We might instead resolve those missed opportunities by strengthening our reasoning about future landmarks (e.g., every time "a and b" are future, also infer that "a" is future if not currently true and that "b" is future if not currently true) and limiting preferred operators to those that achieve a future landmark.

> The same check could be done for disjunctive and simple landmarks, though:
> If an atom holds, then it makes no sense to prefer an operator that adds it,
> even if the corresponding landmark is future, because it means we need to go
> to a state where the atom does not hold before adding it again to actually
> achieve the future landmark, and only in the state where the atom doesn't
> hold, operators that add it should be preferred.

That makes sense.
msg11638 (view) Author: clemens Date: 2024-07-16.16:11:16
I profiled the running time of visitall-sat11-strips/problem12.pddl with the call
--search "let(hlm,landmark_sum(lm_factory=lm_hm(m=2),pref=true),lazy_greedy([hlm],preferred=[hlm],bound=8))" which was feasible in terms of time required to execute the profiling. The visitall problem discuessed below is problem18.pddl, though, and also the configuration from the experiment additionally computes reasonable orderings and has no bound on the plan cost. So maybe this profile is not very meaningful, but scaling it up in any of these dimensions was not feasible for me.

The outcome of this very limited experiment is about as expected: Running time goes up for the new version, but only really in the function that computes preferred operators. Everything else seems to be pretty stable across both versions. This is not only true for the sample counter in the profile, but also for the number of evaluated and expanded states, memory footprint, as well as the reported plan. To me, this seems like preferred operators don't appear to be beneficial in visitall, but computing them takes a bit of time. What is a little bit strange, though, is that in the experiment report, problem16.pddl indicates that the new version is more than 20 seconds faster than the base version. This time is gained during search, at the jump from g=177 to g=182 (from 169s to 617s in base and from 182s to 610s in v5). So this would be a counter-argument to the hypothesis that preferred operators don't help. Further, I could not really reproduce the time differences locally, so it could also be that this is just grid noise.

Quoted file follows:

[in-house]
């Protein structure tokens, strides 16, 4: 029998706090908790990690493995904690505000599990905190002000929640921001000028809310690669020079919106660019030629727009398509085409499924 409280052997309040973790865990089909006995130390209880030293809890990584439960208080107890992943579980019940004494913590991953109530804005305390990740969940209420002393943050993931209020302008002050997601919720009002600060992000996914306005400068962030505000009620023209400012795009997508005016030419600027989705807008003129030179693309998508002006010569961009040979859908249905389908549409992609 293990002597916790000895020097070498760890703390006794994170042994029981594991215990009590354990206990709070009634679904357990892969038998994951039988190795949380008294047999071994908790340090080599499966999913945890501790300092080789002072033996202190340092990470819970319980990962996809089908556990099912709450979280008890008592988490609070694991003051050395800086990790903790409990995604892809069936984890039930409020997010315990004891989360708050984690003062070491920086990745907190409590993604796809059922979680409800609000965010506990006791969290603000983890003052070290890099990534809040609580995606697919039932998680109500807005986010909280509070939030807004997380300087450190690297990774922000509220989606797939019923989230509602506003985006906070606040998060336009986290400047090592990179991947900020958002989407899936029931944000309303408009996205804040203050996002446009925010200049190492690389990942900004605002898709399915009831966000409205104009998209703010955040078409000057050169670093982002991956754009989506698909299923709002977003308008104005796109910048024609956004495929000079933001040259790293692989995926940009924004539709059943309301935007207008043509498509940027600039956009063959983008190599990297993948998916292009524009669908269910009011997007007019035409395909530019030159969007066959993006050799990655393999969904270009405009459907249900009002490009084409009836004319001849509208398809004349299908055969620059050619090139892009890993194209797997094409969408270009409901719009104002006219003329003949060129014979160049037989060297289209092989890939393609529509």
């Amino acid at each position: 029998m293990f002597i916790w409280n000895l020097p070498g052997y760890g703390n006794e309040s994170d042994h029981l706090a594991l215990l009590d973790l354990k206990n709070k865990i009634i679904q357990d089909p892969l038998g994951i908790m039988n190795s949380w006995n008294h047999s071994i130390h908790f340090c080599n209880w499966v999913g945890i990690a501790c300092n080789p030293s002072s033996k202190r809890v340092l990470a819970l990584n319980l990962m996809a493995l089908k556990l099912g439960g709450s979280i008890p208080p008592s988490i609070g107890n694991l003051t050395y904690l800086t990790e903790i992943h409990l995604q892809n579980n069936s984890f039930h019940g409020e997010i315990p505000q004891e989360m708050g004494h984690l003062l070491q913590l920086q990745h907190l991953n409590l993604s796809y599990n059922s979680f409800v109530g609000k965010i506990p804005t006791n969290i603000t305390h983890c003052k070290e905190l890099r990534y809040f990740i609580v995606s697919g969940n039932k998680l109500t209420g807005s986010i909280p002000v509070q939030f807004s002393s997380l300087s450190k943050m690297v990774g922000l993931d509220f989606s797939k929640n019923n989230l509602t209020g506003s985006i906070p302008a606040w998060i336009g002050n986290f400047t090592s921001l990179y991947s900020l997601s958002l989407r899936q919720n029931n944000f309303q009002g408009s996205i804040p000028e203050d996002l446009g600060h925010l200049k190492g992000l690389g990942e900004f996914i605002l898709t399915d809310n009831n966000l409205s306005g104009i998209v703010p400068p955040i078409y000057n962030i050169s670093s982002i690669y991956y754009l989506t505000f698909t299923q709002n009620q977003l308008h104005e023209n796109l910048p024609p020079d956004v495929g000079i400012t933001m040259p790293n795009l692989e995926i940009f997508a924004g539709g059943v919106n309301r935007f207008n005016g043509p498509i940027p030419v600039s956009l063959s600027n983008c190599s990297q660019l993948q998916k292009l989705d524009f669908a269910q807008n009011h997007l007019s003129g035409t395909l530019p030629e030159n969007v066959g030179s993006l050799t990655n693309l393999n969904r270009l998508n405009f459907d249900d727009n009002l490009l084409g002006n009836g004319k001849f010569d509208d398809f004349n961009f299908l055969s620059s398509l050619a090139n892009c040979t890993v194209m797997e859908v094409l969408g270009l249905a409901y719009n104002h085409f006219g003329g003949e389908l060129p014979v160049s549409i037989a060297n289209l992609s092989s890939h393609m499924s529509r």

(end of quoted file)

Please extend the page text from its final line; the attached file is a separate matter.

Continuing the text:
At this point, I don't have any good ideas what else I could analyze and I also still question whether it's worth to do so. But the question remains: Do we want this change, despite facing a(nother) minor performance decrease of the landmark code? Any input is appreciated!
msg11627 (view) Author: clemens Date: 2024-07-10.17:19:07
I've looked into the snake-task mentioned below. It seems like we just get lucky in one case and unlucky in the other regarding whether the landmark graph can be computed within the time limit or not. In the case where the search time is 0.09 seconds, the total time is 1750.59 seconds, so not too much before timeout. Thus, I assume that in the other case we timed out before starting the search; if the search was started, it might be similarly fast as in the base configuration.